What’s a TRADITIONAL HOME?

16 10 2006

Guess we don’t know until the public opinion definers tell us. . .
I once used magazine names like “Country Home” and America” to make a point about the futility — absurdity! — of defining home education in one-size-fits-all legalese. See this description by Stuart Elliott analyzing efforts to brand these feel-good names into the collective consciousness.

MisEducation

And Thinking Parents can ponder this and also this. .

Now, again from Stuart Elliott, comes an analogy that fits “home education” like a glove.

And check out the nuance between “conservative” and “traditional” – you gotta love the Power of Story play throughout:

“In the marketing area, everyone has something to tackle and with us it’s the word ‘traditional,’ ” says Michael Brownstein, who is the senior vice president and publishing director at the New York office of Meredith for Traditional Home and a batch of other magazines like Country Home, Family Circle and Midwest Living.

“If the advertiser is not opening the cover, they think of ‘traditional’ as conservative,” Mr. Brownstein says, which is a turn-off for many marketers, “who do not want to be conservative; they want to be style-forward.”

. . .Traditional Home has addressed the problem in a couple of previous campaigns. One carried the theme “I am traditional,” showing images of young, chic readers of the magazine. Another carried the theme “Traditional, yes; predictable, no.”

And for several years, the spines of issues of Traditional Home have borne these words:

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“Volatile emotions in a chaotic season…”

16 10 2006

…lead to mayhem?

I grew up in Gainesville FL and bleed orange and blue. Florida Gators, baby. Saturday night was a bummer, being ranked #2 and losing a tough one to Auburn. But college football is my weekend TV indulgence, a diversion on autumn Saturdays. I don’t even go to the games anymore. So my frustrations didn’t make me want to stomp someone’s face in, or break his kneecap.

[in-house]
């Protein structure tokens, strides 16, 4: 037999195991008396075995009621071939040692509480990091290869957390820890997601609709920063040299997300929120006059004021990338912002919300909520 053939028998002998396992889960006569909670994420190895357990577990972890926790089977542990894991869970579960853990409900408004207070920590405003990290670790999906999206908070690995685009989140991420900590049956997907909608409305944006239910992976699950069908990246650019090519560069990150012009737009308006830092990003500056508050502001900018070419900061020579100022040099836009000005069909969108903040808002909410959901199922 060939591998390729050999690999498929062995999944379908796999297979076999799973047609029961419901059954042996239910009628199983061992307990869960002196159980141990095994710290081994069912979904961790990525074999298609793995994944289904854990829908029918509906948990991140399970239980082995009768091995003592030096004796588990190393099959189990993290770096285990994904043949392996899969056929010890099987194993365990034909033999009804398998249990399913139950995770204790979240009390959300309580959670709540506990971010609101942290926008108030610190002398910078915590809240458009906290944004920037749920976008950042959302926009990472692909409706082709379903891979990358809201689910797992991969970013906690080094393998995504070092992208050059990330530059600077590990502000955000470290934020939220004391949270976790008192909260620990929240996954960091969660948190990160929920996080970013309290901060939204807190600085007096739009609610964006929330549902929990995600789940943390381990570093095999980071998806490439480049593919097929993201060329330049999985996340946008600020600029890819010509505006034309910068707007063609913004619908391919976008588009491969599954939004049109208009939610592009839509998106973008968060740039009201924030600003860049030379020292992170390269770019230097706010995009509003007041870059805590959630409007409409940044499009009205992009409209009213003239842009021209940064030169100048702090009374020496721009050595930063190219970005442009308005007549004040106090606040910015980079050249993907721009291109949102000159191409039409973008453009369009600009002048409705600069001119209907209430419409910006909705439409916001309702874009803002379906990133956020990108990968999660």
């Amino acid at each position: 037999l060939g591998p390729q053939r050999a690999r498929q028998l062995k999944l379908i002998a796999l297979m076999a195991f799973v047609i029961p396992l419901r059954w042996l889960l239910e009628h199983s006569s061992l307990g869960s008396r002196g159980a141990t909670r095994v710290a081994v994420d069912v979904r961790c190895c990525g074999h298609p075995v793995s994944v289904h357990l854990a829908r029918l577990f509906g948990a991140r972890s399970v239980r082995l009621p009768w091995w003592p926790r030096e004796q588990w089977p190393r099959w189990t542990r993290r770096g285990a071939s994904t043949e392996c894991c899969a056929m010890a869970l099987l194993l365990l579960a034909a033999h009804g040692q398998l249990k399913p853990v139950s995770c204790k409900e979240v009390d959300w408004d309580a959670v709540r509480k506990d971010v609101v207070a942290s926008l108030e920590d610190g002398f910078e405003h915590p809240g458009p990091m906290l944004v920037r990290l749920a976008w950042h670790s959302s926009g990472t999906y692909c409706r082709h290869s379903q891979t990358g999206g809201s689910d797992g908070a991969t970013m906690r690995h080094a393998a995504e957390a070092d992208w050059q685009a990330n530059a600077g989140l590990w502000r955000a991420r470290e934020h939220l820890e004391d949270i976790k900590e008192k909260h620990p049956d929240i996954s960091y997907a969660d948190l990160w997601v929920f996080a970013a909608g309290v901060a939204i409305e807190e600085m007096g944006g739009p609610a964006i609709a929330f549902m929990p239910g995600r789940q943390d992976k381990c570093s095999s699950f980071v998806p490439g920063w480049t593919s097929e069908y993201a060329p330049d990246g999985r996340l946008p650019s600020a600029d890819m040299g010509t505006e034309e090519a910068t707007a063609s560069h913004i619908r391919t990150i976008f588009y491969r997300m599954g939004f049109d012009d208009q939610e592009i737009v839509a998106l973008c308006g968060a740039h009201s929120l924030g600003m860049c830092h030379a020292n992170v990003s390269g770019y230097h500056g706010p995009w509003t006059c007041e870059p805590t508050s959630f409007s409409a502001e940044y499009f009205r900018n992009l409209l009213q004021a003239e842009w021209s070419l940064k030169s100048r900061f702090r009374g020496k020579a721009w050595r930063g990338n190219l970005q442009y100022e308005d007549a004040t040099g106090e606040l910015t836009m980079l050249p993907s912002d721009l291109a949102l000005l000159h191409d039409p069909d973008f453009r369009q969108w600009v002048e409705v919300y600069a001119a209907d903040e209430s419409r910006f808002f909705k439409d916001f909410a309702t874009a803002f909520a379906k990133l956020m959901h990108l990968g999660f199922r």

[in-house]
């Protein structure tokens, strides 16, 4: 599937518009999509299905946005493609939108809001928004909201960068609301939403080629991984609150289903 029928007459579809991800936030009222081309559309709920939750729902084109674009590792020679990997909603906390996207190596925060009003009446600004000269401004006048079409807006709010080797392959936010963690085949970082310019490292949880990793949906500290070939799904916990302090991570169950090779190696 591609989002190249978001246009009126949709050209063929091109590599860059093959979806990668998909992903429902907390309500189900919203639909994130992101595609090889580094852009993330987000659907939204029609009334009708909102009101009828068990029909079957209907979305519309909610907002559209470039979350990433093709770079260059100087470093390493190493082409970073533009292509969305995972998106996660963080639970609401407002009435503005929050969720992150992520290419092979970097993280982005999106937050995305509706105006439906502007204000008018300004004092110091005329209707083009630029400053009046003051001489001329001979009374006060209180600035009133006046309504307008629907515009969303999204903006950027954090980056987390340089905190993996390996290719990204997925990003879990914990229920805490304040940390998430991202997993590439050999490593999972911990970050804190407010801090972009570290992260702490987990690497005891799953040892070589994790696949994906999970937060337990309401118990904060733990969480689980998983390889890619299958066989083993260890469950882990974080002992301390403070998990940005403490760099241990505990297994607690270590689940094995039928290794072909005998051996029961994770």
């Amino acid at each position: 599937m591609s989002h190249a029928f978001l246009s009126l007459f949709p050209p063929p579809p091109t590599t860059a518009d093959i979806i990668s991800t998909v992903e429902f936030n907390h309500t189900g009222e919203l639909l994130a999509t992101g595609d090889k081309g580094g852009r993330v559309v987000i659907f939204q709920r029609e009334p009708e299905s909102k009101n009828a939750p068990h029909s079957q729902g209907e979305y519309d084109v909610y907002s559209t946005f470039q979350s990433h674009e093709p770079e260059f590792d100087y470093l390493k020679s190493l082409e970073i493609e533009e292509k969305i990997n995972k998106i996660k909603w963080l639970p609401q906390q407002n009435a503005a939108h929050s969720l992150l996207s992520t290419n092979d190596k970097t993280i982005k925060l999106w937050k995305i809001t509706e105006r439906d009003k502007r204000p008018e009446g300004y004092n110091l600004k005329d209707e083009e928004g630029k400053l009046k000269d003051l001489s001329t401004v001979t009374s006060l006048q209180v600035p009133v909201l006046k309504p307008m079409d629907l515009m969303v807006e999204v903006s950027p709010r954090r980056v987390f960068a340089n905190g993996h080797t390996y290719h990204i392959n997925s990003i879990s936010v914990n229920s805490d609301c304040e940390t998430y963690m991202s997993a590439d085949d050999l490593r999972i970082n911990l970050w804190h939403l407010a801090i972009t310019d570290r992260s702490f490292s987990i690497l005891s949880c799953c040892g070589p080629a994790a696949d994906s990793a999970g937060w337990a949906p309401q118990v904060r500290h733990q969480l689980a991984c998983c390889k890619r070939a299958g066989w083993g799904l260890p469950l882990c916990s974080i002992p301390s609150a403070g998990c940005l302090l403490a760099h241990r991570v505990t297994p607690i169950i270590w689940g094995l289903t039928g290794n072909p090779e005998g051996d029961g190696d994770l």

Can’t say the same for everyone in my fair state this week:

“Let’s not get caught up in blame-laying, though. Let’s agree any player in either uniform who kicked or punched is at fault, and not extend the blame to either school.”

This blanket editorial “official excuse note” does lay plenty of glib blame on individual human and social-demographic factors, including growing up in the same neighborhoods, jealousy, disappointment, the inclination to do a bit of preening, tweaking downtrodden little brothers, lame-duck coaches fighting to save their own hides
— “an intersection of volatile emotions in a chaotic season.”

I saw the writer say the same thing on cable news this morning, using the same phrasing.

Don’t give up on the future of a UM-FIU football series just because a bunch of players happened to go ballistic on one weird October night in 2006.

The hopeful promise of a good, long, natural rivalry should set the policy on that, not the actions of a few who chose the first meeting as their stage to play buffoons.

You’ve got to be believe Saturday night was an aberration.

That, or be very depressed.

Isn’t this backward? Shouldn’t we blame the *institution* and demand that Read the rest of this entry »